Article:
But other solutions exist: one of a technical nature, this is what is called decompilation or “disassembly”, it is a question of translating a program from one language into another, more advanced, that is, to pass from object code to source code. Concretely, the structure of the software is “disassembled” to know and understand the data that allow its operation in order to ensure its compatibility with the interfaces of other software or computer devices. In other words, the goal is to allow the interoperability of the software with other software installed on the machine concerned and with the system itself of this machine, all of which must work together and without difficulty. The decompilation process is a part of reverse engineering and is permitted by law under strict conditions. It makes it possible to make software difficult to copy, the user having only a simplified and truncated version of the principle of its operation. The legality of this method has long been problematic and has generated much debate, in particular because, like reverse engineering, this process presents serious dangers for software designers, in other words, authors but also publishers. This is why the licenses contain very restrictive provisions regarding decompilation. This is also why the drafting or at least the revision of the source code clause authorizing decompilation must be done by a professional.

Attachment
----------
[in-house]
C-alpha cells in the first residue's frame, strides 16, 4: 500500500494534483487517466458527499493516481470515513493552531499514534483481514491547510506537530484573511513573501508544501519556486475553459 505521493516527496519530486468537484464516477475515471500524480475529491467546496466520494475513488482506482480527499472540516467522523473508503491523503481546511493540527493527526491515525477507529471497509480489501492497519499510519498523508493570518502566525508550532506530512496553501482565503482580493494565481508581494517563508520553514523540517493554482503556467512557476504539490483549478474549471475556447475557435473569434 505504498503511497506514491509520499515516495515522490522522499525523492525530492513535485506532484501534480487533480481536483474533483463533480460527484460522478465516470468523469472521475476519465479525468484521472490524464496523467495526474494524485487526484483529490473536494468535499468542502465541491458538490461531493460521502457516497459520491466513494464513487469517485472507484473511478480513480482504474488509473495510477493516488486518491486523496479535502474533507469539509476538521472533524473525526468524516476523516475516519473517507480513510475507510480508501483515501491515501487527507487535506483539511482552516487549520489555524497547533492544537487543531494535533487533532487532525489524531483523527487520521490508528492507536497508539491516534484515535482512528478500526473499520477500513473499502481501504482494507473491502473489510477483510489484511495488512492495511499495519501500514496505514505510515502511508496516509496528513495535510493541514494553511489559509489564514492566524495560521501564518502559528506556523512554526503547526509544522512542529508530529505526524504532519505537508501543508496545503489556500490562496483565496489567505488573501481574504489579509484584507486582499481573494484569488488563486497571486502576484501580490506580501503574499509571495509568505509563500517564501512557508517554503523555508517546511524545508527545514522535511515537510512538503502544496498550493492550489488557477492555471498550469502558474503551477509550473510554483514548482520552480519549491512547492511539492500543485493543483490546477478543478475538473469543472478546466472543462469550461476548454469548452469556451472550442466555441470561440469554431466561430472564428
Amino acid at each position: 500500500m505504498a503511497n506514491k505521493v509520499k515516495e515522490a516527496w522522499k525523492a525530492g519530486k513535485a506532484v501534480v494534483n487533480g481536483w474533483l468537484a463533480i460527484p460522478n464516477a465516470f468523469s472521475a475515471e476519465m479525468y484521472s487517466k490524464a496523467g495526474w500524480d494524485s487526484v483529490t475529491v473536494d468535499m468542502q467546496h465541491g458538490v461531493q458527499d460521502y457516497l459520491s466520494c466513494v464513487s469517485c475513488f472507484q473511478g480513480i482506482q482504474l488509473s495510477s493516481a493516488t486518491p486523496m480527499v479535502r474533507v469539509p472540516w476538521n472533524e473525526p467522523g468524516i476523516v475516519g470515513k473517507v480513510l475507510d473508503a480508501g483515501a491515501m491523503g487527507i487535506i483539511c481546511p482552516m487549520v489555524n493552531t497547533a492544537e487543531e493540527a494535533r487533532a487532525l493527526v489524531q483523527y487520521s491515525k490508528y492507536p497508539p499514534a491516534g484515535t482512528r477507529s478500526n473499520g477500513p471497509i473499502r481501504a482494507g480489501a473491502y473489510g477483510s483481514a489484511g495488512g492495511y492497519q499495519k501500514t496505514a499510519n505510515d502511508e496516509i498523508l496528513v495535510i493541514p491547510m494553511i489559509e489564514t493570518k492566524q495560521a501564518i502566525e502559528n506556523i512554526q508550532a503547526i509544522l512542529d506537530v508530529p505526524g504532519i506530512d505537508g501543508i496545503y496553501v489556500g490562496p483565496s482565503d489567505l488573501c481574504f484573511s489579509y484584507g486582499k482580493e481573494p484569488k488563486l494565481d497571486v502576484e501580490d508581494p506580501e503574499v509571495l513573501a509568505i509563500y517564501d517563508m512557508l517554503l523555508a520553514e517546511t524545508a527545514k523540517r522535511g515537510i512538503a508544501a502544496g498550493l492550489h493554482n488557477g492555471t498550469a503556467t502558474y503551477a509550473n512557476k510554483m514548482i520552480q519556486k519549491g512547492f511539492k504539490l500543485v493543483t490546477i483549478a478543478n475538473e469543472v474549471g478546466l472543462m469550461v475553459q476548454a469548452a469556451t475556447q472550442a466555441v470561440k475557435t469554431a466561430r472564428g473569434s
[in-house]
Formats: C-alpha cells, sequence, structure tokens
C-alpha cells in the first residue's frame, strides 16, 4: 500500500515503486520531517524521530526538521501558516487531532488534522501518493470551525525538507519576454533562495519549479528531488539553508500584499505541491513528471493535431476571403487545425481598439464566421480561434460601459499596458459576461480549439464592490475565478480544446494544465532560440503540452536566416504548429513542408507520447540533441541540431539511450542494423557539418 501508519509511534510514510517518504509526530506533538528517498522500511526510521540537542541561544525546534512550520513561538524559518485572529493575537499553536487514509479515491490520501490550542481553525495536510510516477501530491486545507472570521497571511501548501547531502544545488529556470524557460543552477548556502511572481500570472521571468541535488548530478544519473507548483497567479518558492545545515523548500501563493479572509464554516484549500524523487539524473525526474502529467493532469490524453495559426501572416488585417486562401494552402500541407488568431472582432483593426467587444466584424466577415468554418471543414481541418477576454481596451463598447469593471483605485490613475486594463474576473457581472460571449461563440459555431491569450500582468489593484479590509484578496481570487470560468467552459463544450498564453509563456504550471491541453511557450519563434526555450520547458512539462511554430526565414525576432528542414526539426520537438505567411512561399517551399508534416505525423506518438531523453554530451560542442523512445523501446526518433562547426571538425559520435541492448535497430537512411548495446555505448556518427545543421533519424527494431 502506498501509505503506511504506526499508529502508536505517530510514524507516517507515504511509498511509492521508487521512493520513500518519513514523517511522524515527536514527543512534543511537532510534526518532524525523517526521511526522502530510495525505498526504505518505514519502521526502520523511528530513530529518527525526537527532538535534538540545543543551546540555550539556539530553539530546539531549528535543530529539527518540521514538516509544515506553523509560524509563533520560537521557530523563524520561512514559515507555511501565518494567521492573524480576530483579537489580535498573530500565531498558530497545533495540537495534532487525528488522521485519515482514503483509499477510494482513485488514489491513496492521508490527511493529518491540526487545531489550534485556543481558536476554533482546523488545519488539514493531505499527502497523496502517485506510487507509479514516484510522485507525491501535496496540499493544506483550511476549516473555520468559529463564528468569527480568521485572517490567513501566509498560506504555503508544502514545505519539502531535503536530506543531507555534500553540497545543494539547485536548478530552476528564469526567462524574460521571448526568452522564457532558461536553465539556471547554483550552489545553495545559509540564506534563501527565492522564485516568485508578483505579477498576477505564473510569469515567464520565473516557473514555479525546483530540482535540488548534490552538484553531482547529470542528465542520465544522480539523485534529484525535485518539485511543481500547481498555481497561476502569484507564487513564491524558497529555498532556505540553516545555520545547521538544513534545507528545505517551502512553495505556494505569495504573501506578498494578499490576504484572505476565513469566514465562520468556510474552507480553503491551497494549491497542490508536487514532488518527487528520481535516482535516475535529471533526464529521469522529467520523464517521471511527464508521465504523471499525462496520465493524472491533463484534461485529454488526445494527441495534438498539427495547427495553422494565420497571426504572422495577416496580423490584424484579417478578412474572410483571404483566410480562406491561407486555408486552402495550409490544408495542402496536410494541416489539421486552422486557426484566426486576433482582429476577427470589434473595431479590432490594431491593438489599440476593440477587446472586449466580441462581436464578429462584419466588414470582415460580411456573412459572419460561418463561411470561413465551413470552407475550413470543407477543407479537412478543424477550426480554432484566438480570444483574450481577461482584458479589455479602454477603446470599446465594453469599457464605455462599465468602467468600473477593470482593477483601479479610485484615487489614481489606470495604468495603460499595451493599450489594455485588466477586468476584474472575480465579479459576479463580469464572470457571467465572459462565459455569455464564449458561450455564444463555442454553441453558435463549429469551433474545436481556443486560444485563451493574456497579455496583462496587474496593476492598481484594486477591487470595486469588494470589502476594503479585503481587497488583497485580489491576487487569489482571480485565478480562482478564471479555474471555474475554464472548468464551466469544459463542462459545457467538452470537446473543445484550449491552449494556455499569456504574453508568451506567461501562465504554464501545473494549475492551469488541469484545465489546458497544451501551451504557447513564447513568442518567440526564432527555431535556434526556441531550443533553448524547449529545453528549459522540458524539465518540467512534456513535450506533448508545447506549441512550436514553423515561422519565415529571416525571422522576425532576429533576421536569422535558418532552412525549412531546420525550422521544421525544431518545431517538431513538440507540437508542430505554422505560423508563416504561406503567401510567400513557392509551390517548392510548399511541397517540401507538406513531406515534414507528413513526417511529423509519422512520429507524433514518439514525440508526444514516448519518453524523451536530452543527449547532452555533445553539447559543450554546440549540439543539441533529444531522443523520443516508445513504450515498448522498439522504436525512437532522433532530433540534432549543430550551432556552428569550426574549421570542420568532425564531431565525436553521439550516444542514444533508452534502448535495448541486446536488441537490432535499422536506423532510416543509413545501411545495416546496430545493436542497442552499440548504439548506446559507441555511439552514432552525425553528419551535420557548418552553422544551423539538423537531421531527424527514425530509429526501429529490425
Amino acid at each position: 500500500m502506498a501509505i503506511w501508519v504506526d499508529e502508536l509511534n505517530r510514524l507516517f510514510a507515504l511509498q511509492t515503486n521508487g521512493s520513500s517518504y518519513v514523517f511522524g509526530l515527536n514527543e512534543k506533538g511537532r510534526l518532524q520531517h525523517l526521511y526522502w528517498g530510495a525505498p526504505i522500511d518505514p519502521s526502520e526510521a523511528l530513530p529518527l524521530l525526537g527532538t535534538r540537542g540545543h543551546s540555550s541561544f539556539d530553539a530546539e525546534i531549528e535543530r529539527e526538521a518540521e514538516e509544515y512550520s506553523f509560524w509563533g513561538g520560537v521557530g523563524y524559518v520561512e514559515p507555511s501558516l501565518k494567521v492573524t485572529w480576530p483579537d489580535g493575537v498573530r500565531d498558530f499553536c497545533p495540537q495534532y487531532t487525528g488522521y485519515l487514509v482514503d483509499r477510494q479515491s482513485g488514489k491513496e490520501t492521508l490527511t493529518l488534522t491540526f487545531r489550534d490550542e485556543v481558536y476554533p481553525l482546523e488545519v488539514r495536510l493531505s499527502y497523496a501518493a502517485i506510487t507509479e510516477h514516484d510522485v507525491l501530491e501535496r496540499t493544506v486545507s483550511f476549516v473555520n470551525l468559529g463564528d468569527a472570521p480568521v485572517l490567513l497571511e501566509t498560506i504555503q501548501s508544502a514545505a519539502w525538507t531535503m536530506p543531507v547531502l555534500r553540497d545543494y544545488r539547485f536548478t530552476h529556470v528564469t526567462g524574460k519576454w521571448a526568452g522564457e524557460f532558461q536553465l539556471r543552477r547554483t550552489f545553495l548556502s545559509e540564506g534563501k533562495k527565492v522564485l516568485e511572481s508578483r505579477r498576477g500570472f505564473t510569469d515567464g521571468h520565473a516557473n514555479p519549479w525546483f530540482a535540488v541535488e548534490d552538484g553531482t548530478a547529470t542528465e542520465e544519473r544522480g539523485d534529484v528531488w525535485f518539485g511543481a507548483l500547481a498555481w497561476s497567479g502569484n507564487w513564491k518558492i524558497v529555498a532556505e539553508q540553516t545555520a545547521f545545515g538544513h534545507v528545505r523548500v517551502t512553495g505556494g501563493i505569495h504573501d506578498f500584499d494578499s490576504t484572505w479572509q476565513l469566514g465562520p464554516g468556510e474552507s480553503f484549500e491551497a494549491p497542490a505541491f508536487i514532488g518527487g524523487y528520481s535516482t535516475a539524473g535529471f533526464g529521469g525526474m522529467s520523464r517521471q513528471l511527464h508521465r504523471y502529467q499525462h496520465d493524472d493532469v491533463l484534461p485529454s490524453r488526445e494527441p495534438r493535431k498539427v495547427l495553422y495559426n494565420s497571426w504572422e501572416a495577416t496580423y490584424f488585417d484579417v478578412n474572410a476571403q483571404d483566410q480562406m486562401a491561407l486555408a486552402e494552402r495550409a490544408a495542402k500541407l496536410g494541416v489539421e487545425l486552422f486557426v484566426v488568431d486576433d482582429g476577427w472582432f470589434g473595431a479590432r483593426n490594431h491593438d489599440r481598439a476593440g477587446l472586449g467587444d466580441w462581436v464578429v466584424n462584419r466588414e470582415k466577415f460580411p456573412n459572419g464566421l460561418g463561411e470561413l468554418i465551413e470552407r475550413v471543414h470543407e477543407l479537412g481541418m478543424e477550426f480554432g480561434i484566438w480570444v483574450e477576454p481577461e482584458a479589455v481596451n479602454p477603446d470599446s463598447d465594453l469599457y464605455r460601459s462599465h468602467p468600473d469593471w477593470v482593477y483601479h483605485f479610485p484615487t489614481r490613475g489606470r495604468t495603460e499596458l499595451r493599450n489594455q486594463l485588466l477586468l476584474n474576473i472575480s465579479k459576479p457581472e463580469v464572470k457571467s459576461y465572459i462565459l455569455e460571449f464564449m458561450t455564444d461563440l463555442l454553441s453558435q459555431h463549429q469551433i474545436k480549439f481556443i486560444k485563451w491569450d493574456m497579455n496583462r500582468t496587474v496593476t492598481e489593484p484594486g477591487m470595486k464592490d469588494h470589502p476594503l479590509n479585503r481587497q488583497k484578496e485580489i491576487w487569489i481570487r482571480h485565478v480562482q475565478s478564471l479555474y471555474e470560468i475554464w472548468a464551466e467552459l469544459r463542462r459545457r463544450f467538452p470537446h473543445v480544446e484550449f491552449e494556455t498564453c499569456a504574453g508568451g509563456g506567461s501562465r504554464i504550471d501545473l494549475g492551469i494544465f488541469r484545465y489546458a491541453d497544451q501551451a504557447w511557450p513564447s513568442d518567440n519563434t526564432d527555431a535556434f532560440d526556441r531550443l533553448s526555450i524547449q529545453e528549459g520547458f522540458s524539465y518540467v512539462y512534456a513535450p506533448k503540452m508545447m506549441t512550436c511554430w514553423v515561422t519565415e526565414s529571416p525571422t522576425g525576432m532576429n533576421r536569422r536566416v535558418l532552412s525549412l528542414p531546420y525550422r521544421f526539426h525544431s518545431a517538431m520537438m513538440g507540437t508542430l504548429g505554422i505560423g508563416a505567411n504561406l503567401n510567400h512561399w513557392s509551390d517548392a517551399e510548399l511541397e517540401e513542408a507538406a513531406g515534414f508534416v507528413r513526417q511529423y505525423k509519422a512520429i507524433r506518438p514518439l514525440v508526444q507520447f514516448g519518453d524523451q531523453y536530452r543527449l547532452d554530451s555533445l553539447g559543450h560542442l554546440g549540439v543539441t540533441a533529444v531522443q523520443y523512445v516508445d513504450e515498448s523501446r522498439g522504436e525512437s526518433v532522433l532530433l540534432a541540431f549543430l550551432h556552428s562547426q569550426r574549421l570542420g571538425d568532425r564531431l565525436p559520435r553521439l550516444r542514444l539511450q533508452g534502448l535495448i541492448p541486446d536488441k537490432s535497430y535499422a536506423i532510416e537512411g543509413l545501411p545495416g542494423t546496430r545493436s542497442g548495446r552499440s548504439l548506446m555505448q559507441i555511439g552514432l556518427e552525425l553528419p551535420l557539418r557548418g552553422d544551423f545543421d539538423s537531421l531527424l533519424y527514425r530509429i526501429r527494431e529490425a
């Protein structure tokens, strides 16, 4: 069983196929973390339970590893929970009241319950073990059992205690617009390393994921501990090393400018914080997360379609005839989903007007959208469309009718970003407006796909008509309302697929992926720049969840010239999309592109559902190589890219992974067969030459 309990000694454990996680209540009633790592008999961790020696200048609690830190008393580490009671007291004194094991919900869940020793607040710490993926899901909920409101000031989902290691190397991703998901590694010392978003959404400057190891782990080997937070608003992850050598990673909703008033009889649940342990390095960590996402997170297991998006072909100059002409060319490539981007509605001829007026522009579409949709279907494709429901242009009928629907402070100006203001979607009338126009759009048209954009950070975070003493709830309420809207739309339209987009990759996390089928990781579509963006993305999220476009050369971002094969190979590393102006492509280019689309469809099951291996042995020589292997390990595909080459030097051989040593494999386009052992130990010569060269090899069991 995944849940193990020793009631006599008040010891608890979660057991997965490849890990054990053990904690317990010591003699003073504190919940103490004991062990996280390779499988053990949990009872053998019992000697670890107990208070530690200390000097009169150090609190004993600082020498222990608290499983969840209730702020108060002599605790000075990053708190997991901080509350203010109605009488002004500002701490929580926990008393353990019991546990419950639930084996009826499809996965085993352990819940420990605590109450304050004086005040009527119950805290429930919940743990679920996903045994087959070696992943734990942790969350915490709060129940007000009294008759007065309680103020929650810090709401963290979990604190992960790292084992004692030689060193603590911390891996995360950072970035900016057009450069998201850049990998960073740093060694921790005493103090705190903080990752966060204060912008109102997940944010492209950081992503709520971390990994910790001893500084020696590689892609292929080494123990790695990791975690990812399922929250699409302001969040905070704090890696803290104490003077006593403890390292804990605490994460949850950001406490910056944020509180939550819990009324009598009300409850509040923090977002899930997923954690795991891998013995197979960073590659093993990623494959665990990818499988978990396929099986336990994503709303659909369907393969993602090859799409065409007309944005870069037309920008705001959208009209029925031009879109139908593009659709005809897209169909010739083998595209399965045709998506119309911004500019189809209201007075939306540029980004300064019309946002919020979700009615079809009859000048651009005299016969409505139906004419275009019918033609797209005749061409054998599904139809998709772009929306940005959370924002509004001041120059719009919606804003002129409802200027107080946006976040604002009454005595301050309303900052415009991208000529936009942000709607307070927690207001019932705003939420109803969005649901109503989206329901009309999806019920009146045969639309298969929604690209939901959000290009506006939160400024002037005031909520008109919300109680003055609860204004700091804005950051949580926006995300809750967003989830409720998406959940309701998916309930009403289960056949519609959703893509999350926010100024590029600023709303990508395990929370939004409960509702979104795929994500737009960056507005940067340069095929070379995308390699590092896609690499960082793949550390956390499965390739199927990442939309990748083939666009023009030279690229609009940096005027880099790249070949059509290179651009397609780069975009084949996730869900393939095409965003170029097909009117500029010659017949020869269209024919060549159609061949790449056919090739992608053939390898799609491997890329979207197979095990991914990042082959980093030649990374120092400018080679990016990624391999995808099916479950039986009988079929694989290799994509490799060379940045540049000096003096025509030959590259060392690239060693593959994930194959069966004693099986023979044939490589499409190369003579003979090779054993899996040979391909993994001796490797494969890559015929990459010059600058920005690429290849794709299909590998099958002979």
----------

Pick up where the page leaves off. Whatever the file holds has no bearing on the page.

The second solution is what is called “escrow”. Thus, the contract may provide that the source code will be deposited with a third party such as a private organization – such as the Agency for the Protection of Programs (APP) – indicating the cases and the conditions under which the customer may have access to it. . This so-called “escrow” or “backup” procedure will consist in depositing with this third party copies of the software as well as the technical documentation used for its design/production. The deposit will be updated each time a modification or a new version of the software is installed by the licensee. Such measures are useful, for example, if the licensee modifies the configuration of its system and the software encounters operating difficulties that the licensor cannot resolve. Without help or reaction from him despite reminders, the licensee risks finding himself in a delicate situation. Thus, a cessation of activity of the licensor, voluntary or not, coupled with the absence of a successor, a judicial liquidation, a decision not to upgrade the functionalities of the software in the event of legislative or regulatory modification are all reasons justifying delivery of the source codes to the licensee. Jurisprudence admits in this respect that the latter may require their communication